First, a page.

A later Timurid copy of Manṭiq al-ṭayr by Farīd al-Dīn ʻAṭṭār (d. ca. 1230) containing nine illustrations.
ʻAṭṭār and the Manṭiq al-ṭayr
Farīd al-Dīn ‘Aṭṭār was one of the most important Persian poets of the second half of the 12th century, although his reputation as a mystic and poet became established only in the 15th century. His best-known work is perhaps the poem Manṭiq al-ṭayr (‘Conference of birds’), which he completed in 1177 and depicts the tale of thirty birds on a journey to find their supreme master, the Simurgh, a legendary bird from Iranian folklore. In the end the birds realise that they themselves are the Simurgh, which ʻAṭṭār interprets as made up of the two Persian words sī (thirty) and murgh (bird). Their quest symbolises the human soul in search of its true reality, which is ultimately its own self.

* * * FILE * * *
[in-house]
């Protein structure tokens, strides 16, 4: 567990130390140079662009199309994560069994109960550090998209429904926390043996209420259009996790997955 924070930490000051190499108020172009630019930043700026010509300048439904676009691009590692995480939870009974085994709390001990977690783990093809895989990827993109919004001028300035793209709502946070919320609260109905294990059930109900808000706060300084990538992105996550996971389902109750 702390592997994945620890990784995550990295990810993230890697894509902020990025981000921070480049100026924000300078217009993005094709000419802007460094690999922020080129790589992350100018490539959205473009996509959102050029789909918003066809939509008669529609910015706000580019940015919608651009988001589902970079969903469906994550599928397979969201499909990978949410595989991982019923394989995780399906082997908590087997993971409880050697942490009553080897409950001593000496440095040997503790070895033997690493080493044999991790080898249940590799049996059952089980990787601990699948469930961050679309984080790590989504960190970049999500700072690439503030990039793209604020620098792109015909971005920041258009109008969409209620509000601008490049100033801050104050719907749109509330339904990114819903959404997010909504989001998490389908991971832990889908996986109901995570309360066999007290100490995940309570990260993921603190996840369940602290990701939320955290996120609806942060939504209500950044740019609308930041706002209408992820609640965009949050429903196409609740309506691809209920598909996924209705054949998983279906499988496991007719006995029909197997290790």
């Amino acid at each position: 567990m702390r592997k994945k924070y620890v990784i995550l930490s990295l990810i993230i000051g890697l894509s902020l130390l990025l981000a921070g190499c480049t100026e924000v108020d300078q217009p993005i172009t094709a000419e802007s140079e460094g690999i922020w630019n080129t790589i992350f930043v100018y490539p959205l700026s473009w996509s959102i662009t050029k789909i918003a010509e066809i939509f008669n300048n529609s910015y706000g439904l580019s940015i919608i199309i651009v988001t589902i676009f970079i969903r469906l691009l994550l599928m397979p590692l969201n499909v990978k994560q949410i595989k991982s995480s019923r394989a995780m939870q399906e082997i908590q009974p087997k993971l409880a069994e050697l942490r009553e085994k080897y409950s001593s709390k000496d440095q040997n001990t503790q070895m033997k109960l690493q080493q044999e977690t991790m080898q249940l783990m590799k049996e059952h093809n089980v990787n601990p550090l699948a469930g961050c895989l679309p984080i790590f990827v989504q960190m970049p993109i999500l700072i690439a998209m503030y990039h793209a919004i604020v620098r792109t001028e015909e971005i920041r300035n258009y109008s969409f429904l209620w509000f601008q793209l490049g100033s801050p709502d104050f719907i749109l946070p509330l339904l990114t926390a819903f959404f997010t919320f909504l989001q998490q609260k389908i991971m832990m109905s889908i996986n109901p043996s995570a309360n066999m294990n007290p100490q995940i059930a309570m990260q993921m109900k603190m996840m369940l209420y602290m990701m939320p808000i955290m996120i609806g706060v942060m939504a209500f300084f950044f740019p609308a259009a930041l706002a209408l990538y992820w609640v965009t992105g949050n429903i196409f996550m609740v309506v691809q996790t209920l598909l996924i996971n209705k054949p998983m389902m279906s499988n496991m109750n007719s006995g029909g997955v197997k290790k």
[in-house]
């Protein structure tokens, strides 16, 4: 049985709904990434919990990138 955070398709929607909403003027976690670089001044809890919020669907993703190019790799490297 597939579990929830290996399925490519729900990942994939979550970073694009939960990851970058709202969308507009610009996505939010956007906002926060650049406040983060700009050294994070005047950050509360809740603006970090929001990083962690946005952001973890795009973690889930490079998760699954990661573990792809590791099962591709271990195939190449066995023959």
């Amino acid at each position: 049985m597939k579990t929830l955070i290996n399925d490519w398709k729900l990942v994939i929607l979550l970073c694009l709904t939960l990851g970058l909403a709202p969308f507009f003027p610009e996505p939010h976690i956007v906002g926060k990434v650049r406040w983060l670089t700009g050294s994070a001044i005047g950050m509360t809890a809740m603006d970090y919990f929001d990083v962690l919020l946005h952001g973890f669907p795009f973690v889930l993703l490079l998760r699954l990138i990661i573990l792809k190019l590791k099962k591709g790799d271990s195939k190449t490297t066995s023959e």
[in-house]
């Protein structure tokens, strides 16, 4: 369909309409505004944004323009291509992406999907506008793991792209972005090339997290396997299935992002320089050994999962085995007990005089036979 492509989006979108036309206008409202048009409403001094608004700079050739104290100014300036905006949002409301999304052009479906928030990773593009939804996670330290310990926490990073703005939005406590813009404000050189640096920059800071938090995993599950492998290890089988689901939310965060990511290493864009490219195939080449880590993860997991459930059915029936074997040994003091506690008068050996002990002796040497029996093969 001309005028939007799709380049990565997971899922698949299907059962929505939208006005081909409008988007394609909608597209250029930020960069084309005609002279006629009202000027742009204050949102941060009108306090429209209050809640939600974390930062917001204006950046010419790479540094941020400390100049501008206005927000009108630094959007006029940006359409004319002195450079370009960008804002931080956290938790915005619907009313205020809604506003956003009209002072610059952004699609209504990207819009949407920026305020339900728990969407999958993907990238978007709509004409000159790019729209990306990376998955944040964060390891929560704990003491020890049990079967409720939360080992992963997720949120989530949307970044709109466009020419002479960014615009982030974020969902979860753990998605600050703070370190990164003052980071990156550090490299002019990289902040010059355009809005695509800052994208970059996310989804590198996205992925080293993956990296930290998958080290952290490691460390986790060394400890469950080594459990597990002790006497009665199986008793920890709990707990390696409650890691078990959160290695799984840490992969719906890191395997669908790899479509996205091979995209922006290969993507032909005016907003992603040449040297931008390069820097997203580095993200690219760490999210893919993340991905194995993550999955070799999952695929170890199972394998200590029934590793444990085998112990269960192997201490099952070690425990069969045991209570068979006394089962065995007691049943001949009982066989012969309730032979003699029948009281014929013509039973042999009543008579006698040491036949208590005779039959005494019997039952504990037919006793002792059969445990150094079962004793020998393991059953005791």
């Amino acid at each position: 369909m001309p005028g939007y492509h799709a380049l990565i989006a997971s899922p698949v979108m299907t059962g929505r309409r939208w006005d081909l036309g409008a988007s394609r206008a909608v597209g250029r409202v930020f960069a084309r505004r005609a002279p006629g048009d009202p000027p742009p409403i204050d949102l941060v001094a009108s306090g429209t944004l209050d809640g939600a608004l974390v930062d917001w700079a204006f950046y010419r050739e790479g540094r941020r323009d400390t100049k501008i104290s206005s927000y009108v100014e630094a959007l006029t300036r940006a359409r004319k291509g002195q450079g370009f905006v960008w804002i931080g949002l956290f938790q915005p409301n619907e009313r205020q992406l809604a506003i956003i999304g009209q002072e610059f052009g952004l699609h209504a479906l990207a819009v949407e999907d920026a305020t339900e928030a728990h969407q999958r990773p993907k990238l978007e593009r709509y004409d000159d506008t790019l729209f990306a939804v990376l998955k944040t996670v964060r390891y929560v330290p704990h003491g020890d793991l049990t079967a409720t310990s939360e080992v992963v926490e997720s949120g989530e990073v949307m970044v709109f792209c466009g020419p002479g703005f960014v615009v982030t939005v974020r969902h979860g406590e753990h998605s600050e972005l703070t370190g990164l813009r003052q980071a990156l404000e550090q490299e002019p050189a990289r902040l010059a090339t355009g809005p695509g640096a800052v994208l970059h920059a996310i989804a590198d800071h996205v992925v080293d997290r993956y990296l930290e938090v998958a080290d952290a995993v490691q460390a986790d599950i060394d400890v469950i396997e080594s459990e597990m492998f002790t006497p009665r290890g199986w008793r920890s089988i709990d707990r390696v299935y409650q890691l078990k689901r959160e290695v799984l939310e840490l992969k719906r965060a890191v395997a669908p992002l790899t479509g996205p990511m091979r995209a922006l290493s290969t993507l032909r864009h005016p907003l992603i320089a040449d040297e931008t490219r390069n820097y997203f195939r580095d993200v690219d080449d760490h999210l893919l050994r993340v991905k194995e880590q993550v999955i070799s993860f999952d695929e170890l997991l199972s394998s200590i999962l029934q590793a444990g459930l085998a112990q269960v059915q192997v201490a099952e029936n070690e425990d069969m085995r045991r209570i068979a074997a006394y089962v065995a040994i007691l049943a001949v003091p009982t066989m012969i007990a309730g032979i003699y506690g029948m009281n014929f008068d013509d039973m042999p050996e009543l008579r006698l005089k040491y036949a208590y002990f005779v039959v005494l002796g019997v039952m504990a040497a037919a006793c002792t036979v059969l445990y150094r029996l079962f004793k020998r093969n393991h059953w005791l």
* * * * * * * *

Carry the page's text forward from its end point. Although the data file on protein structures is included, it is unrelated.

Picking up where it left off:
Scenes from the Conference of birds
The Manṭiq al-ṭayr is a frame-story containing many different episodes set within the main plot. The birds’ leader is the hoopoe (hudhud) and in the scene illustrated here (f. 30v, digitised image 1), the vain peacock, banished from Paradise because of his pride, explains to the hoopoe that he is unable to join the group because he is too much obsessed by the desire to return to his former celestial abode.
Other stories illustrated include the tale of the two foxes (f. 84r, digitised image 2), whose happy life together comes to an abrupt end when a king appears on the scene, hunting with a falcon and cheetah. The inevitability of death is described in the story of the boasting king (f. 91r, digitised image 3) who has summoned all to admire his new palace. Despite its flawless appearance, as the ascetic warns, there is an invisible crack in one wall through which ‘Azra’il, the Angel of Death, will one day enter to collect the king’s soul. Another favourite theme is the fate of those who fall passionately in love with someone completely unattainable, exemplified here by the story of Sultan Mahmud of Ghazna, his page Ayaz and the beggar who is infatuated with Ayaz (f. 151r, digitised image 4).
View images of the entire manuscripts via our Digitised Manuscripts website.